While the federal government resists taking action on climate change, municipalities are implementing their own plans and guidelines to reduce energy consumption and the production of greenhouse gases.
"New York is among a faction of U.S. cities from Boston to Portland, Ore., that are racing ahead of the federal government in setting carbon emission targets and developing concrete strategies to deal with climate change. Their solutions are already beginning to alter the fabric of life for millions of urban dwellers.
It is a direct consequence, municipal officials and analysts say, of the growing perception inside city halls that the Bush administration has largely ignored an issue that has reached a tipping point in American culture.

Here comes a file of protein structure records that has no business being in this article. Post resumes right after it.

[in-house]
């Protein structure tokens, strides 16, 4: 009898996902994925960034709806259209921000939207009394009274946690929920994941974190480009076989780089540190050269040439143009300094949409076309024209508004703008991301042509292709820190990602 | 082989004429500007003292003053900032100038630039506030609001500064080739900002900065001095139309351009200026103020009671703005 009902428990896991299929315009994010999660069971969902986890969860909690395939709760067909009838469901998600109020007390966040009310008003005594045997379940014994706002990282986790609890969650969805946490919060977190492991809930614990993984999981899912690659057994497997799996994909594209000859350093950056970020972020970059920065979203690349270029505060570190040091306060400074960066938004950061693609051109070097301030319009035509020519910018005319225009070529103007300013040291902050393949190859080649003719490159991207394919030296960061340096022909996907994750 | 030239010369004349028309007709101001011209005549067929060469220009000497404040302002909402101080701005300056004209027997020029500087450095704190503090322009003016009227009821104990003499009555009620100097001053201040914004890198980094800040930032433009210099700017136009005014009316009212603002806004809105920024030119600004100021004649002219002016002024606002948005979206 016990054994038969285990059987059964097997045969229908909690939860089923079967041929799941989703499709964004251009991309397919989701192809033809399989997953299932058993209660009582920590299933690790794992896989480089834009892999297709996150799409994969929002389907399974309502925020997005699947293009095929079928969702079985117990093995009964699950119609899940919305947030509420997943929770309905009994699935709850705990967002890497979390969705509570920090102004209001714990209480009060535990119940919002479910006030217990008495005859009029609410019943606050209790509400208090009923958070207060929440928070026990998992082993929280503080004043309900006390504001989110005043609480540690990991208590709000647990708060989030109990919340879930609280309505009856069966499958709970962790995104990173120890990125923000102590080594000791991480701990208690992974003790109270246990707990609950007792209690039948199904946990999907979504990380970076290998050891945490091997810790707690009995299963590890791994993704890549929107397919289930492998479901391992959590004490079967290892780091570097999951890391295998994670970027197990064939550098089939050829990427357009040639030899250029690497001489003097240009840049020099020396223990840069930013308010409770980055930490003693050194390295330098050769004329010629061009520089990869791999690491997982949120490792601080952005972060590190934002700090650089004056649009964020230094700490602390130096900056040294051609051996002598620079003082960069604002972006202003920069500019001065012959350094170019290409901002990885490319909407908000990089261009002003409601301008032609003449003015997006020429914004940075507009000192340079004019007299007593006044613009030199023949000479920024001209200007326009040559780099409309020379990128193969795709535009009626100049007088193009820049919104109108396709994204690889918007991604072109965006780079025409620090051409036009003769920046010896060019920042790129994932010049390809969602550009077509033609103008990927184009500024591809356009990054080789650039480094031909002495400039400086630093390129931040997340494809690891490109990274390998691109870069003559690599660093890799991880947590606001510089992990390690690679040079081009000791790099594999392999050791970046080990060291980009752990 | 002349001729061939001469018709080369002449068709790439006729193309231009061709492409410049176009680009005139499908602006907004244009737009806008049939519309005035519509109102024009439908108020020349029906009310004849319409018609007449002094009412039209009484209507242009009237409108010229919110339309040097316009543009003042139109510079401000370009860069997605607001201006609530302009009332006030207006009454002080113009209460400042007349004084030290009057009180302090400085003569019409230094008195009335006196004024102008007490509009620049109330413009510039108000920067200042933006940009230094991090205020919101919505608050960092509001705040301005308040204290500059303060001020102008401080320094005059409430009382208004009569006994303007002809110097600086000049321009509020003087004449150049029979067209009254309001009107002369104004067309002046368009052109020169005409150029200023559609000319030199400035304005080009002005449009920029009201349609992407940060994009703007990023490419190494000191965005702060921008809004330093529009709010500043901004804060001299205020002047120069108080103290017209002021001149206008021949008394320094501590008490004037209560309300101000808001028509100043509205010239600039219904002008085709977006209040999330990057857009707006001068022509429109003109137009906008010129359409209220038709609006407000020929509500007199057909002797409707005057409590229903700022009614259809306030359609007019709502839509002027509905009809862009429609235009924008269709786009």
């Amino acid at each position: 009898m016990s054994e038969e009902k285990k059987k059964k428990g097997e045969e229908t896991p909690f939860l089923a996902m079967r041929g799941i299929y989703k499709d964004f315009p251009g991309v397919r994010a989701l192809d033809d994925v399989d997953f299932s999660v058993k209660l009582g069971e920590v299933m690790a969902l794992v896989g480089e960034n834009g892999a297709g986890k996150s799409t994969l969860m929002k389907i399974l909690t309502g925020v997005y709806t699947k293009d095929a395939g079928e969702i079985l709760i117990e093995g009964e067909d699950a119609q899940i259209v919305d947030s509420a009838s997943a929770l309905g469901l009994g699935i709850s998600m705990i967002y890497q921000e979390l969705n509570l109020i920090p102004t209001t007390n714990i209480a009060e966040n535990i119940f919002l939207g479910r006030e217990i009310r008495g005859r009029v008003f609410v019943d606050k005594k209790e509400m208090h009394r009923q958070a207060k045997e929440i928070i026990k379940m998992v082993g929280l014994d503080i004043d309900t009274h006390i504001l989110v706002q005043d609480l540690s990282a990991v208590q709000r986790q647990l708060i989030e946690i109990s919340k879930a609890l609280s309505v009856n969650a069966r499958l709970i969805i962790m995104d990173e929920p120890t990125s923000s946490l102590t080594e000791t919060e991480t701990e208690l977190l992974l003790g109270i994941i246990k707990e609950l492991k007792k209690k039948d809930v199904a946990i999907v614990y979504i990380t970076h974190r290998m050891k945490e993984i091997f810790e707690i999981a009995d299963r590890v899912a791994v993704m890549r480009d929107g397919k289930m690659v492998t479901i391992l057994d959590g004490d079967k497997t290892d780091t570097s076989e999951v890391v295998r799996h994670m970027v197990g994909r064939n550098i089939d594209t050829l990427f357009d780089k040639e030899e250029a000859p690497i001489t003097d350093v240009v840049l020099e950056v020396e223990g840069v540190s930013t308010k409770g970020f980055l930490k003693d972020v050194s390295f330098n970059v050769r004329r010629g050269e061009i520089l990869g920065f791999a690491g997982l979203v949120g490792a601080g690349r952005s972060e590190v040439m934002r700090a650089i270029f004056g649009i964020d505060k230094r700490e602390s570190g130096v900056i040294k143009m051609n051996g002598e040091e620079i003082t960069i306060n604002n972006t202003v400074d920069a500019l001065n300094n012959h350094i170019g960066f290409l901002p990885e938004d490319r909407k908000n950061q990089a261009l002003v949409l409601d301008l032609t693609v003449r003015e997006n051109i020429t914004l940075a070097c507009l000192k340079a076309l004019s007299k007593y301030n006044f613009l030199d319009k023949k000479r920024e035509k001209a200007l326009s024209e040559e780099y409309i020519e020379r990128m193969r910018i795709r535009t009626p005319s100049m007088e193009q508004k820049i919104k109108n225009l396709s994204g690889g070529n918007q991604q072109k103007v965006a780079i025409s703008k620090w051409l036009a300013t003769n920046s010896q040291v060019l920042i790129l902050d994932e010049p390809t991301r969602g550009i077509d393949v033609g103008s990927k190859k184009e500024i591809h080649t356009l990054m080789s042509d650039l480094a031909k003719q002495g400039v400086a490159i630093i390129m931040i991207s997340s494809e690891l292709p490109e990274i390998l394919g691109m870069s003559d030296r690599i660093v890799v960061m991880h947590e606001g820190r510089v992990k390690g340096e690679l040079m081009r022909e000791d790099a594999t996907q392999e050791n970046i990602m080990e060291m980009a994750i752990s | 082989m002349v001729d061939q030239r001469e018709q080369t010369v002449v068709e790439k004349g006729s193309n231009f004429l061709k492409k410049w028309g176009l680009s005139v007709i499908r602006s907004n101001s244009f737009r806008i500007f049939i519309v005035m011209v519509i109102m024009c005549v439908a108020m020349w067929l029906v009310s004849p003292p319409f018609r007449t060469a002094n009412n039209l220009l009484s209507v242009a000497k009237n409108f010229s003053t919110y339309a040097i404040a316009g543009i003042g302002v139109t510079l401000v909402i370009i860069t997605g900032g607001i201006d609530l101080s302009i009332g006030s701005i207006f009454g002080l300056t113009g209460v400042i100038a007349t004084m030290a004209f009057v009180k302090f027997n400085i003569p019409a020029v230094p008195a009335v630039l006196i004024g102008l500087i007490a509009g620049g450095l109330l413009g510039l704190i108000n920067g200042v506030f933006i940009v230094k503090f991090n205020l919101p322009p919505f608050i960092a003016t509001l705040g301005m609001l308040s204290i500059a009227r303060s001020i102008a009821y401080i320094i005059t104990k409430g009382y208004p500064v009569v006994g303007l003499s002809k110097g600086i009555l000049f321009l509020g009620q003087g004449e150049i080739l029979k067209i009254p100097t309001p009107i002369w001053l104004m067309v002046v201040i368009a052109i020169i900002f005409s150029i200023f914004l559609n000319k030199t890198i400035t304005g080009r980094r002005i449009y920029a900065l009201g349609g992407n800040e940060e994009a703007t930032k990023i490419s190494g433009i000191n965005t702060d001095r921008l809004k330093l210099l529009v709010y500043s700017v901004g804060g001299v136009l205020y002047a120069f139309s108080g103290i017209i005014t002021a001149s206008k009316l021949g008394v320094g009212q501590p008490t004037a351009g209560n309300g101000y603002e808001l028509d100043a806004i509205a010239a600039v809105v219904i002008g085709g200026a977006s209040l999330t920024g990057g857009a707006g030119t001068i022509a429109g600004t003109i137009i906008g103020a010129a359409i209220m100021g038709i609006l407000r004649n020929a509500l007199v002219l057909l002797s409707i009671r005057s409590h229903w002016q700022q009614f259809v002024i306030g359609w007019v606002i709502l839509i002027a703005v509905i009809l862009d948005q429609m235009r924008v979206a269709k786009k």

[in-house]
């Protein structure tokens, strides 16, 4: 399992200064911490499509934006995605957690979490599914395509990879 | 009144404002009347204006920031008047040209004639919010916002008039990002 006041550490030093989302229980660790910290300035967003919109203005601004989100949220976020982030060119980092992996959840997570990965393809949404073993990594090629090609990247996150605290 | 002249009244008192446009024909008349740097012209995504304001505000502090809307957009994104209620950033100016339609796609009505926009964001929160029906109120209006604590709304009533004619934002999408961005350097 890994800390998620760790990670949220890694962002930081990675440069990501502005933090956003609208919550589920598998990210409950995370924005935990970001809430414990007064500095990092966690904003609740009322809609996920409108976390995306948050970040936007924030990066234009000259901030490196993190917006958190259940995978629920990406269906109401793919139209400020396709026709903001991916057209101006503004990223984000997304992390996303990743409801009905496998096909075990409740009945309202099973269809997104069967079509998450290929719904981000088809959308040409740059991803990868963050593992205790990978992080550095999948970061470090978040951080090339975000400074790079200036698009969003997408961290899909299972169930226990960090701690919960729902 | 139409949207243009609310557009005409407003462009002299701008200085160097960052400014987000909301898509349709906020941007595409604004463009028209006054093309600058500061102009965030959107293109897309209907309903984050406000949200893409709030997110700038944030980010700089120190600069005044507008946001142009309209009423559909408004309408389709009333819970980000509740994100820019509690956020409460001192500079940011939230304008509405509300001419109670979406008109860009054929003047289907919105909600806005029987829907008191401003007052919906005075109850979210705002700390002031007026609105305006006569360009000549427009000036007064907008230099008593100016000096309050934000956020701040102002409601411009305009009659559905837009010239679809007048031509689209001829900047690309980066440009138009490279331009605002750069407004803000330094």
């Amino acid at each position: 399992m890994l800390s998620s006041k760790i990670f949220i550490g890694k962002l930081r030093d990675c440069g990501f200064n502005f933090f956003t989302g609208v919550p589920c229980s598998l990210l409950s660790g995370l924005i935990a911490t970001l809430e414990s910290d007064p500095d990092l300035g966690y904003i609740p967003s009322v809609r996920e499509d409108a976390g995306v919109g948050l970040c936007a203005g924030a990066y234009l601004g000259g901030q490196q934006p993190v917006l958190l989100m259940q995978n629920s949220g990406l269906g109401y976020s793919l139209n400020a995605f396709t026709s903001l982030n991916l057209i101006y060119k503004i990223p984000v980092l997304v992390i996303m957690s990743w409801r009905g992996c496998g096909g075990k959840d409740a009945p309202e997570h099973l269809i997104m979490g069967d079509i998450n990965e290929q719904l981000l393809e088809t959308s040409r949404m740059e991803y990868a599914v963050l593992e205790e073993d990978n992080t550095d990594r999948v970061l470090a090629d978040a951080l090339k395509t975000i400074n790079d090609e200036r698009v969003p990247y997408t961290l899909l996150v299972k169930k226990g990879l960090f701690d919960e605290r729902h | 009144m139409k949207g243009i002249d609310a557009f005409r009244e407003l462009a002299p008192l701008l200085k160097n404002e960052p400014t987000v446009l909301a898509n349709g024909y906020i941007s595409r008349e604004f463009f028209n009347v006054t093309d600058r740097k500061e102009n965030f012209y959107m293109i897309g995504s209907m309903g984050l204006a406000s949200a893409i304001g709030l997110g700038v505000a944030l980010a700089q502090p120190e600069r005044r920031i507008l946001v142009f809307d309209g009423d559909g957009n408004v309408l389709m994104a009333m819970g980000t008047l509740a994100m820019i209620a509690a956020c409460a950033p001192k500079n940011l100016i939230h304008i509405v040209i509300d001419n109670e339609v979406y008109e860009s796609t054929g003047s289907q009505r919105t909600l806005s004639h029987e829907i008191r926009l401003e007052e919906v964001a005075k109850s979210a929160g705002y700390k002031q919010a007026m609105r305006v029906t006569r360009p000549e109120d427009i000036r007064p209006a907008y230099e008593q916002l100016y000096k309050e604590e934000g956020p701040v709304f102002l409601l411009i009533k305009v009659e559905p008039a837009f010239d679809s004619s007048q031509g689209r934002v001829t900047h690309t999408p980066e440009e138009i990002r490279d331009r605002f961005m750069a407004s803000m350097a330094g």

A nationwide poll released in April showed a third of Americans now call global warming the world's single largest environmental problem -- double the number a year ago, according a Washington Post-ABC News-Stanford University survey. Though the administration agreed this week to "seriously consider" a European proposal to slash emissions 50 percent by 2050, the United States rebuffed efforts to make the cuts mandatory.
"Because of what many see as a policy failure on this issue in Washington, you see state and city governments stepping up and taking the lead on global warming," said Daniel C. Esty, director of the Yale Center for Environmental Law and Policy. "You've got people in Europe saying that America is doing nothing on global warming, but that's not true. You are seeing real action. But it's happening in a local way."
What started in 2005 with the frustrations of one mayor -- Seattle's Greg Nickels -- over the Bush administration's resistance to the Kyoto Protocol has since grown to become a major nationwide movement. Nickel's "U.S. Mayors Climate Protection Agreement" now includes 522 mayors representing 65 million Americans who have pledged to meet the Kyoto Protocol's standard of cutting greenhouse gas emissions 7 percent below 1990 levels by 2012."